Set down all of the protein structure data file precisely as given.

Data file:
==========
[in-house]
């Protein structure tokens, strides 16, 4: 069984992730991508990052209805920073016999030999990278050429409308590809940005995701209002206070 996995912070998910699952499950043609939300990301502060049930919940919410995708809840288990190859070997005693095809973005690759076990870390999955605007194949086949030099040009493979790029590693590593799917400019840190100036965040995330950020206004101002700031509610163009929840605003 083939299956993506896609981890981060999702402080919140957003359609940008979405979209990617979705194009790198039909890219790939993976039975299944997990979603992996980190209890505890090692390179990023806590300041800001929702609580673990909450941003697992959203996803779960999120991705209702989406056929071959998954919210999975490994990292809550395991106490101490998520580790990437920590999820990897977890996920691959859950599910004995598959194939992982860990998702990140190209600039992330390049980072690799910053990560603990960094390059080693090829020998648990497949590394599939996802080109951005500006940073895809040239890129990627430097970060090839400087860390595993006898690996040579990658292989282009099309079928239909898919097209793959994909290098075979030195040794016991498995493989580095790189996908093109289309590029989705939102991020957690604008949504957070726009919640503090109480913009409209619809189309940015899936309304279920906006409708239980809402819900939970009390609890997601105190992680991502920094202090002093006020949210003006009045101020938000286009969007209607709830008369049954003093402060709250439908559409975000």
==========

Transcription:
[in-house]
């Protein structure tokens, strides 16, 4: 069984992730991508990052209805920073016999030999990278050429409308590809940005995701209002206070 996995912070998910699952499950043609939300990301502060049930919940919410995708809840288990190859070997005693095809973005690759076990870390999955605007194949086949030099040009493979790029590693590593799917400019840190100036965040995330950020206004101002700031509610163009929840605003 083939299956993506896609981890981060999702402080919140957003359609940008979405979209990617979705194009790198039909890219790939993976039975299944997990979603992996980190209890505890090692390179990023806590300041800001929702609580673990909450941003697992959203996803779960999120991705209702989406056929071959998954919210999975490994990292809550395991106490101490998520580790990437920590999820990897977890996920691959859950599910004995598959194939992982860990998702990140190209600039992330390049980072690799910053990560603990960094390059080693090829020998648990497949590394599939996802080109951005500006940073895809040239890129990627430097970060090839400087860390595993006898690996040579990658292989282009099309079928239909898919097209793959994909290098075979030195040794016991498995493989580095790189996908093109289309590029989705939102991020957690604008949504957070726009919640503090109480913009409209619809189309940015899936309304279920906006409708239980809402819900939970009390609890997601105190992680991502920094202090002093006020949210003006009045101020938000286009969007209607709830008369049954003093402060709250439908559409975000």